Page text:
3D printing products are making a loud buzz in the manufacturing industries as they try to eradicate laborious and manual production processes and digitize the way we manufacture things.
As 3D printers are becoming easily available to the general public, more innovative and ingenious ways of using them are starting to emerge.
Take Amos Dudley for example, as he used a 3D printer to produce a series of retainers in order straighten out his slightly crooked teeth.
Amos Dudley, an undergraduate student from the New Jersey Institute of Technology, made his own orthodontic aligners, or retainers, using a 3D printer to improve his smile.
Dudley's teeth were already fixed when he was younger by braces, however, after failing to wear his retainer like one is supposed to, his teeth eventually rearranged themselves back to being crooked. He explained why he didn't seek professional help to straighten out his teeth again.
"At the time of writing this, I’m an undergrad, which means that a) I’m broke, and b) I have access to expensive digital fabrication tools - definitely an unusual dichotomy. What is to stop someone, who has access to a 3D printer, from making their own orthodontic aligners"?
How Dudley DIY-ed his retainers
First and foremost, Dudley took a mold of his teeth using inexpensive alginate powder, Permastone, and a 3D printed impression tray.
Focus your attention on the LI-r and CI-r at the very front, notice how the LI-r is protruding outward and the CI-r is overlapping inwardly.
After researching how professional orthodontists produce an exact and bespoke set of retainers, Dudley came to an epiphany that he already has the tools he needs to make his own.
What exactly do you need to print your own retainer then?
Dudley's simple list consists of a 3D scanner, CAD software, a high-resolution 3D printer, retainer material, a vacuum forming machine, the teeth mold, and of course, basic knowledge of orthodontics.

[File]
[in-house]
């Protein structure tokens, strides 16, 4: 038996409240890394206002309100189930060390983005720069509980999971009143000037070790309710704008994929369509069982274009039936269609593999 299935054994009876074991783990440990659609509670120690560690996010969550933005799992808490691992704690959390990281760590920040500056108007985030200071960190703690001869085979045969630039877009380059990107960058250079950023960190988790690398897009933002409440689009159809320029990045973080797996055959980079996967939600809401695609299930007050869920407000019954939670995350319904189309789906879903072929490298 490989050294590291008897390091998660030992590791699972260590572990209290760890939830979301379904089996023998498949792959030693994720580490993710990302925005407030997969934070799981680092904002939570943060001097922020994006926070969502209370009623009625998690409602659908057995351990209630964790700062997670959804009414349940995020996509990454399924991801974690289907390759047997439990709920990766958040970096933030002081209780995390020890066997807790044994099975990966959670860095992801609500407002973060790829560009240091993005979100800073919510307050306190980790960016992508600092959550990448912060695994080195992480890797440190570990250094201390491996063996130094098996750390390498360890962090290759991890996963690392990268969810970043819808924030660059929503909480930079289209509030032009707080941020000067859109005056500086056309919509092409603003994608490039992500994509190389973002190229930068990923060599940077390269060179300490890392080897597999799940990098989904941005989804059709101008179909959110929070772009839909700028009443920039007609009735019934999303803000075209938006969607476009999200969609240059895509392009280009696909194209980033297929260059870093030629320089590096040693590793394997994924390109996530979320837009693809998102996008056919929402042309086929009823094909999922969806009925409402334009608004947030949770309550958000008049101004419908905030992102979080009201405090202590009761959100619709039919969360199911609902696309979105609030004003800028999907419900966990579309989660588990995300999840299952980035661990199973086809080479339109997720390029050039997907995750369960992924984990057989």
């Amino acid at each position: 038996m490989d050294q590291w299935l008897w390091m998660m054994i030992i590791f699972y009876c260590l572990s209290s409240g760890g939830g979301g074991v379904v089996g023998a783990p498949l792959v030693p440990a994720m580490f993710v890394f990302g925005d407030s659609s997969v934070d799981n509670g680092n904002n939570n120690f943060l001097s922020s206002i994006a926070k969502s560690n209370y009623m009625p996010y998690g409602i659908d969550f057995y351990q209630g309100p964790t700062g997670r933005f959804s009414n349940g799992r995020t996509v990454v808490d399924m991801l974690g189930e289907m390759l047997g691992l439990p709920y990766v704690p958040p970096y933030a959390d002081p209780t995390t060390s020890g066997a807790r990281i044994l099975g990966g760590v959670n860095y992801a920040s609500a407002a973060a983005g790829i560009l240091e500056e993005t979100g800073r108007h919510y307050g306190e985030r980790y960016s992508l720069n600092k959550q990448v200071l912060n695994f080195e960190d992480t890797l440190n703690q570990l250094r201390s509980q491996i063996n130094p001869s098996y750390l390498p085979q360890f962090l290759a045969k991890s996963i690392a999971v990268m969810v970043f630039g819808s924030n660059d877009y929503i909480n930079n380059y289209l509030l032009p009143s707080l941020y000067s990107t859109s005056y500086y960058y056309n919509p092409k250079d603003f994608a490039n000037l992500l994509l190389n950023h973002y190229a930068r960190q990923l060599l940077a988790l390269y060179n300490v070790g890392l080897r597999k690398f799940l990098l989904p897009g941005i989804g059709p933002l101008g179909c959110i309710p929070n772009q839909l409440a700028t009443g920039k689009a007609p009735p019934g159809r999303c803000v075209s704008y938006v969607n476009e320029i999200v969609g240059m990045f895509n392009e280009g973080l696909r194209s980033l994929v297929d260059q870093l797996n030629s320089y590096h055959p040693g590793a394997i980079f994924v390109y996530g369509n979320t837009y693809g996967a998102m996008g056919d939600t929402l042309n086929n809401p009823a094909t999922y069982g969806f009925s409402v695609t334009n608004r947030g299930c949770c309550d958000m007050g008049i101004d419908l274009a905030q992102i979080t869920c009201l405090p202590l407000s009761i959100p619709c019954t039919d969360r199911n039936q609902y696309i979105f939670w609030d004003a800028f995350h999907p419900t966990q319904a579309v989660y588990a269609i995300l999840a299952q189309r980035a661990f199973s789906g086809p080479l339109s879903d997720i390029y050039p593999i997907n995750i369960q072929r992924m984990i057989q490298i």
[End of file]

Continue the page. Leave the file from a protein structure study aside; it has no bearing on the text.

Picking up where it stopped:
When he obtained his teeth mold, Dudley took a scaled laser scan of the teeth model using reference points.
Perhaps the coolest step in the process of 3D printing your own retainer is animating the sequence of how your teeth would be straightened out, and Dudley said this wasn't difficult to do at all.
"Creating the animation was also fairly trivial- I separated the visible crowns of the teeth from the gum line, and then made a manifold model from each of the shells. I didn’t bother adjusting the geometry of the gums- they are soft. Then it was just a matter of animating them into their correct positions. I measured the total distance of travel and divided it by the maximum recommended distance a tooth can travel per aligner. Each frame of animation was baked into a new STL model".
The aligner steps were then printed out where the actual plastic retainers will be vacuum formed. Dudley took extra care of filing the edges of the retainers so they won't irritate his gums. And finally, after wearing all of the evolving retainers, Dudley's teeth were straightened out and looked as if the job was done professionally.
Here are the before and after photos for hard evidence:
The biggest success of this DIY retainer is that it only applied pressure on the two front teeth that required shifting.
"I was pleased to find, when I put the first one on, that it only seemed to put any noticeable pressure on the teeth that I planned to move- a success", said Dudley.
Despite the success of Dudley's endeavor to fix his own teeth's alignment, he was firm in stating that he will not attempt to start an orthodontics business.
"I won't be making retainers/aligners for people (even if you offer money). I've thought about the possibility and decided it's not a good idea for a large number of reasons. Sorry"!
Via: Amos Dudley